Pre Paying Your Mortgage Benefits And Drawbacks

Pre Paying Your Mortgage Benefits And Drawbacks



Pre-Paying Your Mortgage: Benefits And Drawbacks
House payments can take up a​ large portion of​ your paycheck,​ and paying even more toward your mortgage every month may seem like an​ overwhelming idea .​
What you​ may not realize,​ however,​ is​ that paying a​ little more can save you​ thousands of​ dollars over the​ life of​ the​ loan.
Before you​ put all of​ your extra money toward your house,​ consider the​ following to​ make sure it​ is​ best for your financial situation:
Benefits
Prepaying on​ your mortgage can save you​ tens of​ thousands of​ dollars .​
If you​ have a​ loan of​ $100,​000 at​ 8% interest for 30 years,​ you​ will pay $264,​240 in​ interest .​
That same mortgage held for 15 years produces only $172,​080 in​ interest,​ saving you​ a​ whopping $92,​160.
Drawbacks
· It depletes the​ liquidity of​ your finances,​ and you​ won’t have that money immediately available.
· It is​ best to​ have a​ safety net with savings for at​ least 6 months before putting a​ lot of​ extra money into a​ mortgage.
· Paying less interest on​ your mortgage can affect your tax picture (although paying higher interest is​ not a​ valid reason to​ keep a​ mortgage).
· It does not make financial sense to​ pay extra on​ your mortgage if​ you​ are in​ high interest consumer debt .​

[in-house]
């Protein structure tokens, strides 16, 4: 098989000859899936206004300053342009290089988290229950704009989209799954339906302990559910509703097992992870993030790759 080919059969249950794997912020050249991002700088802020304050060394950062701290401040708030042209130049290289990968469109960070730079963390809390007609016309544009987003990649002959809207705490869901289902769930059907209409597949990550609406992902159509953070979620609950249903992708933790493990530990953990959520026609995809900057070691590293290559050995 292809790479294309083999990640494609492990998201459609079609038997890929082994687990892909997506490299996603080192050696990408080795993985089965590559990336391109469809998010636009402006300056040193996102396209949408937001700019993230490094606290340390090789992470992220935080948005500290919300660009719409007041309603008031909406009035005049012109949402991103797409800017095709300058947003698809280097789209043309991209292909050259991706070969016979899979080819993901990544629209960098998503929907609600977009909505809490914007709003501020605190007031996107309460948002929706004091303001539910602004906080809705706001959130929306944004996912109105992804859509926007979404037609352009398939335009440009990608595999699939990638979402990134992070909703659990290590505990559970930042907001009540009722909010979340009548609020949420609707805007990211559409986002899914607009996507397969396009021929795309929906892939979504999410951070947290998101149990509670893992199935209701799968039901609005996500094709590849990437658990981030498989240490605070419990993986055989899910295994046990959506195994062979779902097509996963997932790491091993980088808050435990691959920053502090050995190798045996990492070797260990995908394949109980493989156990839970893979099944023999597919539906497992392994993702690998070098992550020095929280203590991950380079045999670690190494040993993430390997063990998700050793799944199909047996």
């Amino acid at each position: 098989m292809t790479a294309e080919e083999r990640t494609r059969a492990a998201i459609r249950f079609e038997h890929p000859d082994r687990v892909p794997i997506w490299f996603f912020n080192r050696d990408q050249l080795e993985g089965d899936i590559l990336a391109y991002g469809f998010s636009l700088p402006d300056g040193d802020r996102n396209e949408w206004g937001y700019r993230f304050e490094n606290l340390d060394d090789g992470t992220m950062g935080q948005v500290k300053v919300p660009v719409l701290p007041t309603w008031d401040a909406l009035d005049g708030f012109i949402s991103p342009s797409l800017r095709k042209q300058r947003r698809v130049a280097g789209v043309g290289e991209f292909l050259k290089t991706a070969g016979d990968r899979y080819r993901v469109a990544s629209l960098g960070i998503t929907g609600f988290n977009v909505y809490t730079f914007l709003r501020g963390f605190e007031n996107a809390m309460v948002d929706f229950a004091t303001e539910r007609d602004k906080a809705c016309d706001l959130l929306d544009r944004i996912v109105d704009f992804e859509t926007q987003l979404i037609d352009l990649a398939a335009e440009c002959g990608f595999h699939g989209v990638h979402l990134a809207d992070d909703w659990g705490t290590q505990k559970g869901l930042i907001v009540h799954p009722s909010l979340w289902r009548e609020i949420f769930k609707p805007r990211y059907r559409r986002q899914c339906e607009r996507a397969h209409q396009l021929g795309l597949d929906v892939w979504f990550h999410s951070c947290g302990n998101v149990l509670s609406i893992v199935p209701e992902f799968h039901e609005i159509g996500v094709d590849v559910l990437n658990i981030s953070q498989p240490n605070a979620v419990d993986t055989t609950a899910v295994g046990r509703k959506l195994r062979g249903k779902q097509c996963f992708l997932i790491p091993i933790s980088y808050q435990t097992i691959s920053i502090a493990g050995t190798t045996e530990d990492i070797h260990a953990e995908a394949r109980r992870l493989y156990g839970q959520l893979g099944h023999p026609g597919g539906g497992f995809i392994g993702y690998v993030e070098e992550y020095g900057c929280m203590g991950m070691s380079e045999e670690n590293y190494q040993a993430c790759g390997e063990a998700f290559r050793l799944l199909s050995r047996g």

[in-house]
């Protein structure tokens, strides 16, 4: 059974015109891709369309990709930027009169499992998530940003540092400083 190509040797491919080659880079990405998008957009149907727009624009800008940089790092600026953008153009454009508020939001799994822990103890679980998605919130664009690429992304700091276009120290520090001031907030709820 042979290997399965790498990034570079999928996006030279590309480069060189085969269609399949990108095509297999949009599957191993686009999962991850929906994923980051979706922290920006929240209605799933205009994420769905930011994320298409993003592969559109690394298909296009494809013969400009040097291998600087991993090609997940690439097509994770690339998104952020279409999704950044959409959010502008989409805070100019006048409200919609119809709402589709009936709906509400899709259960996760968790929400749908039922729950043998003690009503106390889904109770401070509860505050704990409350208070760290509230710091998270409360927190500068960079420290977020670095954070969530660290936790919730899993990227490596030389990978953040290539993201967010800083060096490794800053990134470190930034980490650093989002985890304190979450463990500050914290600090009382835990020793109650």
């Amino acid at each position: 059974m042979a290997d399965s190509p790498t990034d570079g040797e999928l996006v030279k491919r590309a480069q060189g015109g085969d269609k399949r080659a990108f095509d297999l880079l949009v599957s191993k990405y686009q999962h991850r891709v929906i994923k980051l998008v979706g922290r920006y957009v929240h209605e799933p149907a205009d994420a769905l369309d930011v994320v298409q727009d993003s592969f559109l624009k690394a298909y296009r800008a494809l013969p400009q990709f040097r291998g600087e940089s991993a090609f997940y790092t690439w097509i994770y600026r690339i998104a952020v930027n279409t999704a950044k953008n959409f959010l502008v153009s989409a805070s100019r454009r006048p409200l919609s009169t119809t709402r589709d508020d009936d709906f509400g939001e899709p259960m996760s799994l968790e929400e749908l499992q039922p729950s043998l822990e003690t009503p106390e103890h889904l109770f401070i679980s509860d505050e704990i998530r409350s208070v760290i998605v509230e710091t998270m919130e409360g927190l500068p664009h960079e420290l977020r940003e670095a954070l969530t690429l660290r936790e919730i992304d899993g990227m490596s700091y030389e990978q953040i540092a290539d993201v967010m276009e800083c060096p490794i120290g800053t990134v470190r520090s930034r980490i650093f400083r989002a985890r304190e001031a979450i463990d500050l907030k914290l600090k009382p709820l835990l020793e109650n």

Pay off other high-interest debts first.
· the​ lower the​ APR,​ the​ less you​ save .​
You may be able to​ invest your money elsewhere with a​ higher return.
If you​ are serious about prepaying your mortgage,​ consider paying the​ next month’s principal amount with the​ current house payment .​
Early on​ in​ the​ loan,​ the​ majority of​ your monthly house payment goes toward interest,​ often leaving as​ little as​ $40 to​ $60 going toward your principal balance.
Obtain an​ amortization schedule of​ the​ loan from the​ lender,​ realtor,​ or​ online site .​
When you​ are making your January house payment,​ look ahead and make an​ additional payment to​ include February’s principal amount .​
This essentially eliminates one full payment from the​ loan schedule because the​ loan balance after that payment would correspond to​ the​ loan balance shown at​ the​ end of​ February.
Let’s say your monthly payment on​ a​ 30-year $100,​000 loan at​ 8% is​ $733.77 .​
In the​ first month,​ $666.67 of​ that amount goes toward interest and $67.10 goes toward the​ principal .​
The second month’s payment includes $67.55 toward the​ principal,​ so you​ would only need to​ pay that much extra with the​ first month’s payment.
If you​ follow this schedule throughout the​ loan,​ your mortgage can be paid off in​ almost half the​ time.
When you​ are paying extra on​ your mortgage,​ clearly document it .​
Always use a​ separate check,​ and clearly mark the​ loan number and principal prepayment on​ it .​
Using a​ separate check will allow you​ to​ track it​ to​ make sure it​ posts toward the​ principal and not late fees,​ advanced interest,​ insurance premiums,​ or​ tax.
Before starting any prepayment plan,​ check with your lender to​ make sure you​ do not have a​ prepayment penalty .​
You can sometimes get a​ slightly lower APR if​ you​ have a​ prepayment penalty,​ and many lenders will assume you​ prefer that without checking with you.




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